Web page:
Page 31 of Annie Gordon Floyd’s scrapbook, a student at Elon College during the influenza pandemic of 1918. The newspaper clipping is Annie’s obitual; she died of influenza.
Here at the University of North Carolina, Chapel Hill, as well as across the globe, graduating students are leaving their school years behind without the normal pomp and circumstance. After years of late-night study sessions and racing to beat the assignment submission clock on Sakai, who would have thought that a pandemic would get between them and their walk across the commencement stage? While achieving a degree is a reason to celebrate regardless of location, perhaps 2020 graduates and all self-isolating students can relate to the experiences of an older group of students- those affected by the 1918 influenza pandemic.
Cutting through the spring of 1918 to 1919, the influenza pandemic was a worldwide health issue not unlike today. In North Carolina, industries were halted and quarantine was enacted (and extended). Universities, too, established their own versions of quarantine. Thanks to the institutions we work with here at DigitalNC, we have digitized yearbooks, scrapbooks, and college publications that offer a glimpse into the thoughts of students during this equally tumultuous time in history.
Quarantine was enacted in fits and spurts on campuses across North Carolina between 1918 and 1920. As is evident by yearbook social calendars, measures varied across universities. One campus quarantined through most of November 1918 while others were still starting up quarantine periods in February and March 1920.
Campus clubs have a dedicated slice of yearbook real estate during this time and the influenza directly impacted their activities. As the pandemic coincided with the last days of World War I, Student Army Training Corps (S.A.T.C.) were a part of many universities. The S.A.T.C. at Meredith College recounts their quarantine movements that saved faculty and students from “nervous prostration”. UNC’s S.A.T.C. found the flu less inspiring. Other students responded by creating clubs. At Queens College, Quarantine Club, seen left, first began in 1918 with the aim “to extend the quarantine”. Later, in 1920, the club edited their name to simply “Flu” Club, as seen below.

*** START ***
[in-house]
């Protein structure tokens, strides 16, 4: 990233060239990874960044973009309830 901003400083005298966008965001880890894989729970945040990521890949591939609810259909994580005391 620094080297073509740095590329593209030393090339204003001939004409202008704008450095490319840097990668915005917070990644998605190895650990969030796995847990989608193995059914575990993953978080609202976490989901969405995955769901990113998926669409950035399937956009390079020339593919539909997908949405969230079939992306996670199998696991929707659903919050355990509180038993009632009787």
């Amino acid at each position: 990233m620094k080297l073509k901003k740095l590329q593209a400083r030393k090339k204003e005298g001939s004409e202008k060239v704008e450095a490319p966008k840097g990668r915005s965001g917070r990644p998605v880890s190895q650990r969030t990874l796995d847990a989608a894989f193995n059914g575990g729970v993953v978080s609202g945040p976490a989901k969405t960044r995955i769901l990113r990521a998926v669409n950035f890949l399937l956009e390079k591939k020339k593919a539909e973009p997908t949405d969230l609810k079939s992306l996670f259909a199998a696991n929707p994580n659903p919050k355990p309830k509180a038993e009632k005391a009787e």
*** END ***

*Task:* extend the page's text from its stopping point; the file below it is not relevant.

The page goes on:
“Flu” section of the Meredith News and Distributor by French Haynes, Oak Leaves, 1919.
Students also utilized their yearbooks to creatively vent frustrations. In 1918, Atlantic Christian College students were under quarantine from February 6th to the 27th. Student Bonita Wolff penned several poems for The Radiant, including “Quarantined”, shown above. Another funny quarantine themed poem can be found in the advertisement section of the 1920 edition of St. Mary’s Muse.
Meredith College graduate French Haynes embedded influenza jokes throughout the satirical Meredith News and Distributor, shown to the right. And in 1920, Elizabeth Gaskins spotted a deficiency in her local health care system, due in part to the influenza, and argued for the creation of a local hospital in the Greenville High School yearbook The Tau.
If anything, these yearbooks serve as a reminder that this moment is not permanent. Comparing pandemics may be apples to oranges, especially when one student called quarantine “an awful bore” in a college that was only under quarantine for a month at a time, but Mary Reed Buchanan, member of the 1919 graduating class of the women’s college Peace Institute, offers some perspective in the senior class history:
With the warm spring came the renewal of all our former pleasures. There were parties galore, and girls, will you ever forget those State College receptions? And do you remember those exciting basketball games and the serenades afterwards? The feeling of being well again and out of quarantine brightened every heart and lightened every burden.
Even though we may not be attending basketball games anytime soon, we can look to those who have gone through a pandemic before and know that life, including student life, continues on. And for those who are graduating, Mary Reed Buchanan, noted suffragette, has final words:
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